Sustained effort to reduce emissions and prepare for the impacts of climate change over the course of many Parliaments is required by the UK Climate Change Act.  But each government will still set its own policy agenda.

During this Parliament most policies and funding targeted to reduce emissions are due to end. Significant new policies are therefore required to ensure that progress towards decarbonising the economy will not fall behind what is required to meet legal obligations through the 2020s. A very pressing question is therefore what steps the Government will take during this Parliament to make sure that targets to reduce emissions for the 2020s and beyond are achieved in a cost-effective way?

We briefly set out here an overview of the developments since May and what may yet be to come.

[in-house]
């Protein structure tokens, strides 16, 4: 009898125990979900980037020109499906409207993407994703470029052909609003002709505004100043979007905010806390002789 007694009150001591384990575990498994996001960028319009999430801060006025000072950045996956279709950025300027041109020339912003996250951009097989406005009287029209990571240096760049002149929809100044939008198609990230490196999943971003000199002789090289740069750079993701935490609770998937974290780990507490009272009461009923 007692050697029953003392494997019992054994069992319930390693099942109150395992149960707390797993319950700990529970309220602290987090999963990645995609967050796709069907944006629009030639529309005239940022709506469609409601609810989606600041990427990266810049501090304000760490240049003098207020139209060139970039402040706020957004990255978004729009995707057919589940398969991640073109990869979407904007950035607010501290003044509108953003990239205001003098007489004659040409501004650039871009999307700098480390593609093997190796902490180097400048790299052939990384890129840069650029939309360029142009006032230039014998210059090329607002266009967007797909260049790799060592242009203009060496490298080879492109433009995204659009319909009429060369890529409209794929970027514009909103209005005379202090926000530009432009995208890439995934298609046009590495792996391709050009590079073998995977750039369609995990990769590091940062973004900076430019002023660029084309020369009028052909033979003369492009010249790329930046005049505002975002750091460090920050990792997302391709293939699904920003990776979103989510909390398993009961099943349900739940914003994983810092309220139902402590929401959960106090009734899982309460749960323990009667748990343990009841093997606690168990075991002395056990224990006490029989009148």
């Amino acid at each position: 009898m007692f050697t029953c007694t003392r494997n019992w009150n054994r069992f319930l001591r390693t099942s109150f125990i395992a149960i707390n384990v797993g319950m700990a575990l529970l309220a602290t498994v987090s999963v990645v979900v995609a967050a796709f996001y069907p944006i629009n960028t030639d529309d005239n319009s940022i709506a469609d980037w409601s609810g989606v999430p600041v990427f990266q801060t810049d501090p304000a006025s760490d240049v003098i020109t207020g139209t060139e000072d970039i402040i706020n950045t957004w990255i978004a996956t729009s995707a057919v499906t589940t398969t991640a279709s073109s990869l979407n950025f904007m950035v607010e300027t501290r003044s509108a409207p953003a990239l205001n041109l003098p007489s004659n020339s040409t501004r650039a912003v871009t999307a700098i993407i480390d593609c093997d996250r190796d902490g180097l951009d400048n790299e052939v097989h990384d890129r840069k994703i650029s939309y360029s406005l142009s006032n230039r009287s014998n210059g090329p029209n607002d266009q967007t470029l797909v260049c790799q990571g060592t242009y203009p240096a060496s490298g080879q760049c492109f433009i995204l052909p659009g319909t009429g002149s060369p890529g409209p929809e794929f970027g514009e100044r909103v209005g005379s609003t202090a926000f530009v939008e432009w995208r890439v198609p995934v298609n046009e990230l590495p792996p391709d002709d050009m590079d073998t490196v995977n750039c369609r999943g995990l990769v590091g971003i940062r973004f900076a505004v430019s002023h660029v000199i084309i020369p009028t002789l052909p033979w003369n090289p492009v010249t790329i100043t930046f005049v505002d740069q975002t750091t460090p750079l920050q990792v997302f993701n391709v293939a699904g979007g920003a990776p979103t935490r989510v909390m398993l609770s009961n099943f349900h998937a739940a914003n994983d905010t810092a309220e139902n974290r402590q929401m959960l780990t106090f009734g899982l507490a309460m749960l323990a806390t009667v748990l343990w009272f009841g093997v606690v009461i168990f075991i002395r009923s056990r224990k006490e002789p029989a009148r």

Immediately following the outcome of the election the government advisory Committee on Climate Change's progress report (published 30 June 2015), set out key recommendations for action in this Parliament. The specific recommendations for DECC (and the Treasury), on the power sector are:

  1. Ensure it can invest with a 10-year lead time: ahead of 2016 Progress Report set the carbon objective for the power sector in the 2020s. DECC with HMT.
  2. Continue with auctions under Electricity Market Reform with the next low-carbon auction by end-2015.
  3. Ahead of 2017 Progress Report set out approach to commercialise, including completing the two proposed projects and contracting for at least two further ‘capture’ projects. 
  4. Support offshore wind until subsidies can be removed in the 2020s: ahead of 2016 Progress Report set out intention to contract 1-2 GW per year with a view to removing subsidies in 2020s.  
  5. Transparency over the cost implications of technology choices: including the cost of alternatives if low-cost options are constrained, system integration costs and the full carbon cost of fossil-fired generation. CCC to review in 2016 Progress Report.